Acid rain provisions of the 1990 clean air amendments: affects on residential electric customers
This thesis attempts to explain to what degree residential electricity prices will increase due to compliance with the sulfur dioxide provisions of the 1990 Clean Air Amendments. The Amendments were passed with widely varying estimates of the costs to the final consumer. These estimates ranged from 3 percent to 30 percent.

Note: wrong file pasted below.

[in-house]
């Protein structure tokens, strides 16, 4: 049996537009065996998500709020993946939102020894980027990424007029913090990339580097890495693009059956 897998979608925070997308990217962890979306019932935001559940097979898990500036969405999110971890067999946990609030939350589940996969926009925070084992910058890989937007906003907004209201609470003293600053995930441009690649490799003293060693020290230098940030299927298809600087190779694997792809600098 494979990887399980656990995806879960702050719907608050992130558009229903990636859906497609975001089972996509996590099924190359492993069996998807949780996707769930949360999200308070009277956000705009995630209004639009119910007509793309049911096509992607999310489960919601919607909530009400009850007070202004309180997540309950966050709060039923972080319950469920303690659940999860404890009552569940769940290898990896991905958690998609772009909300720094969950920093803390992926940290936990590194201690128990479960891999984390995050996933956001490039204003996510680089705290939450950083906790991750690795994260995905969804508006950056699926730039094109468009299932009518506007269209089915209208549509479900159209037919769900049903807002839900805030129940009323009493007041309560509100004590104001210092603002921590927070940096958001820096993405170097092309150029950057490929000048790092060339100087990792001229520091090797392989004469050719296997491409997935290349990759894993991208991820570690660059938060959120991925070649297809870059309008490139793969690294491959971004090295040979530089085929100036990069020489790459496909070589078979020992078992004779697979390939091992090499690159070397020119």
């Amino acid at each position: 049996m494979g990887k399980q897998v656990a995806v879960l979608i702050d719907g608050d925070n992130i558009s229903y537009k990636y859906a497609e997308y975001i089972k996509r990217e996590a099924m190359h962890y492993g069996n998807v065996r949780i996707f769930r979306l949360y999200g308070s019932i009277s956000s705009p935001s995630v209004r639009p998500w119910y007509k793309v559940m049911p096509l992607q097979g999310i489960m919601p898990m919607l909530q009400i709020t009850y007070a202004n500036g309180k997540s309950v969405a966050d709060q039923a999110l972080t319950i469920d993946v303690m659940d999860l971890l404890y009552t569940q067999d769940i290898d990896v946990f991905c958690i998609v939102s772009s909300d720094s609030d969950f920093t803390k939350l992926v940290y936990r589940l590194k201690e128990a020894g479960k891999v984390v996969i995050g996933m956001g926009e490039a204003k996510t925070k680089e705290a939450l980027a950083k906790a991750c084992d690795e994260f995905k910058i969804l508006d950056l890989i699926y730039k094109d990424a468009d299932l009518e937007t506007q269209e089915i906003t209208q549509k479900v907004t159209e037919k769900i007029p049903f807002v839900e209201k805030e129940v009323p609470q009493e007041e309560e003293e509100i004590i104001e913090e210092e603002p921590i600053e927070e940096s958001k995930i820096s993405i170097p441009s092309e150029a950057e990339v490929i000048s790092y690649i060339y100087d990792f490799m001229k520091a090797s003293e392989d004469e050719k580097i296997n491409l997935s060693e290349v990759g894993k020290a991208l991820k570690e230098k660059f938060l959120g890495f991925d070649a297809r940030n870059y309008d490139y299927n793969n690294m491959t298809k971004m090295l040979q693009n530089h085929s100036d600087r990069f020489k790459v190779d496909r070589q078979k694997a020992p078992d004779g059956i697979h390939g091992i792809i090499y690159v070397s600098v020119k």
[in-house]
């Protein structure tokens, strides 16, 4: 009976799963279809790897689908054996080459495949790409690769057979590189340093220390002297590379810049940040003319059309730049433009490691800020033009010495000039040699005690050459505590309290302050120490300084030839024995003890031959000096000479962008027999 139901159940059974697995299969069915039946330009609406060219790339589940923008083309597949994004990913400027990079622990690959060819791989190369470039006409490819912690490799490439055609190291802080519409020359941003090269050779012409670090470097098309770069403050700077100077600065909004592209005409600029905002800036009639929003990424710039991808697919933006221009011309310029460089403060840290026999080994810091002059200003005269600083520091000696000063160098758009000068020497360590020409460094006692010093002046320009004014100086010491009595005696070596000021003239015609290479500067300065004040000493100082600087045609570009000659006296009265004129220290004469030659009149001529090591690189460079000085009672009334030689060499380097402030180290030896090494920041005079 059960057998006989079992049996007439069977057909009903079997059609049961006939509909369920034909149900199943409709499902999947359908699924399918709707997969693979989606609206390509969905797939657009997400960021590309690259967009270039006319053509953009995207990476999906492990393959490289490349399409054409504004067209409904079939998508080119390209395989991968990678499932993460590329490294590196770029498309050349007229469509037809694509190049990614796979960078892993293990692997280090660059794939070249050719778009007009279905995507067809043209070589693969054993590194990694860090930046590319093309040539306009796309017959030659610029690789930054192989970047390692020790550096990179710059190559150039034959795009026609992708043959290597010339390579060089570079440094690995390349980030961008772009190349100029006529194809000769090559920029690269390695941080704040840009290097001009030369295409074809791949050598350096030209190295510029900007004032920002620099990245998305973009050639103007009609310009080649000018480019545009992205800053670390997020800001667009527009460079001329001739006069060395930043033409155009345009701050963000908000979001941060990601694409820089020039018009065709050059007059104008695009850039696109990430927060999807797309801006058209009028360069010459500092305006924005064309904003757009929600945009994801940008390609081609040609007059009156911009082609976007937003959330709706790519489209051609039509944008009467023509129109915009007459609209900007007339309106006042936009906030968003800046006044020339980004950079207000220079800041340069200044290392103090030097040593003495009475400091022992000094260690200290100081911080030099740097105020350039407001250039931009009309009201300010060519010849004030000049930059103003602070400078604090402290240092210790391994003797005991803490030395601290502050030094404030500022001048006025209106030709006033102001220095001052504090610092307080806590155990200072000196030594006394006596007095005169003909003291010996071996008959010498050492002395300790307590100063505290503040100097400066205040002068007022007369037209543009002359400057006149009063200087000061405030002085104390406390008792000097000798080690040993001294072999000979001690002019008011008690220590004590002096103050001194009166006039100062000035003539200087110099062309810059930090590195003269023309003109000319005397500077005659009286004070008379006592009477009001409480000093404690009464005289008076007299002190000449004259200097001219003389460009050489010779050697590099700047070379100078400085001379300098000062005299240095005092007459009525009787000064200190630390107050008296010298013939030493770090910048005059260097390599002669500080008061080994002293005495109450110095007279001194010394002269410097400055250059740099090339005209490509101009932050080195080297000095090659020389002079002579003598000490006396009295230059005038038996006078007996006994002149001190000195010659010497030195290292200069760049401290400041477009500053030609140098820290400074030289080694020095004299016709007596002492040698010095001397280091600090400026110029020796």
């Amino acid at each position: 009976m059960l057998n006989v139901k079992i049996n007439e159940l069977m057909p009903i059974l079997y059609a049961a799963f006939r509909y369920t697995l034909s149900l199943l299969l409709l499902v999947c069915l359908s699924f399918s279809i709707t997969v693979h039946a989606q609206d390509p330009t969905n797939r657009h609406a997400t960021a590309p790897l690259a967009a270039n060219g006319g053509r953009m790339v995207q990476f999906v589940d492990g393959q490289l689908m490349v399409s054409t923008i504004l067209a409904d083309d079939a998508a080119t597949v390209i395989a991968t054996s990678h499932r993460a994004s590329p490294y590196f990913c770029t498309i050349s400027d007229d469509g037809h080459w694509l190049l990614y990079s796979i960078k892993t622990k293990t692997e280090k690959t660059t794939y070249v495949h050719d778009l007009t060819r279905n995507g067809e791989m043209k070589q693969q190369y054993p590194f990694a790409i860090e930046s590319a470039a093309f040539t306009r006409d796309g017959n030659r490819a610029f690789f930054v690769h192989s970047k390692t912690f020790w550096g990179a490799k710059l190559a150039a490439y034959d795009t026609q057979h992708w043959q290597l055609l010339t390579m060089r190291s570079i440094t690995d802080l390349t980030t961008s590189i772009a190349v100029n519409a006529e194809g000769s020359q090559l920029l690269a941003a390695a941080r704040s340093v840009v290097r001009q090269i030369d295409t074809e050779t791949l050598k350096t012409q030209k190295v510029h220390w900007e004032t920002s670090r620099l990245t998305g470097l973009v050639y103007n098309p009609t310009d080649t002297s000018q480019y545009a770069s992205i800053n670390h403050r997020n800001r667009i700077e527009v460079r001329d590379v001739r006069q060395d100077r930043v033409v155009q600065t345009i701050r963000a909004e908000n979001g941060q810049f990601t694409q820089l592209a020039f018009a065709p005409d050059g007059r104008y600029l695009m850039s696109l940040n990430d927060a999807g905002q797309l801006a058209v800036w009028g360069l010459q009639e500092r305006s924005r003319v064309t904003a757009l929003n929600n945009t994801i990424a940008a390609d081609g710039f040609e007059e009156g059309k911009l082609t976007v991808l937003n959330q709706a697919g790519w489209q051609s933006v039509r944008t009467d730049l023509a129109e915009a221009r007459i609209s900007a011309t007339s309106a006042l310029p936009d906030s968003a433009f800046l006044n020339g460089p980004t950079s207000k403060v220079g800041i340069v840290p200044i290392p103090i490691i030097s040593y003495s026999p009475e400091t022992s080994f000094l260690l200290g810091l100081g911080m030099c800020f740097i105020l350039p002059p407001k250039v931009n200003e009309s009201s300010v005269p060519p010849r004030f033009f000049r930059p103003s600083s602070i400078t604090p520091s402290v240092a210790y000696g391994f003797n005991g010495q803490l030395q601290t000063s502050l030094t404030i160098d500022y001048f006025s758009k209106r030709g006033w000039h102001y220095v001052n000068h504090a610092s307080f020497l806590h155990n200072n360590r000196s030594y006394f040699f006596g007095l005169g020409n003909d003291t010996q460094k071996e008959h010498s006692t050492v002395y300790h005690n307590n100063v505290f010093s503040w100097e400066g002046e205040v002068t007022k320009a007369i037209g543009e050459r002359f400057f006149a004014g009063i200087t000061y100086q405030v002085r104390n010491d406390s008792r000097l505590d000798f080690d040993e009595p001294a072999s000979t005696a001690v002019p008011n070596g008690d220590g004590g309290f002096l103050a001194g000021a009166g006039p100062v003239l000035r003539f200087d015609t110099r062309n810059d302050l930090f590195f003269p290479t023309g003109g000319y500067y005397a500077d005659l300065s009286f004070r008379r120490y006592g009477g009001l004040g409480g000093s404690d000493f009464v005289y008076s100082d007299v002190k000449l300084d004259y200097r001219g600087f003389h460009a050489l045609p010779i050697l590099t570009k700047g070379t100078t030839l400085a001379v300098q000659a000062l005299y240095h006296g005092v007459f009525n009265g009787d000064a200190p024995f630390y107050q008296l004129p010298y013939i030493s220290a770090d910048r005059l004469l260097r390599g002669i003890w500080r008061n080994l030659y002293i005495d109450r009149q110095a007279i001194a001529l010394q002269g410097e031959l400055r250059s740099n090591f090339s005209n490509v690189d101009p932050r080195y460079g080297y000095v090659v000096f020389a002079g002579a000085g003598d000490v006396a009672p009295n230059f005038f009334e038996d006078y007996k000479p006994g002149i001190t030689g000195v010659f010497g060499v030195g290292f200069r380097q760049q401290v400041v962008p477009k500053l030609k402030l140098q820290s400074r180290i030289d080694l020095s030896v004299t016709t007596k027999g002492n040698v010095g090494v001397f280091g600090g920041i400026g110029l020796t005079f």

Models were developed based on the regulatory rate structure of investor-owned utilities in the United States. The utilities were grouped by their historical selection of fuels and pollution control equipment and Chow tests were performed to identify if structural differences exist between these groups. A single equation was then derived that separated variables that created the structural difference. Regressions were then run to test the historical relationship between the electric utilities’ costs and residential bills. Next forecasts were run using the regression model above corrected for heteroskedasticity and serial correlation and compared with three estimates of increases in electric bills made before the Bill was passed.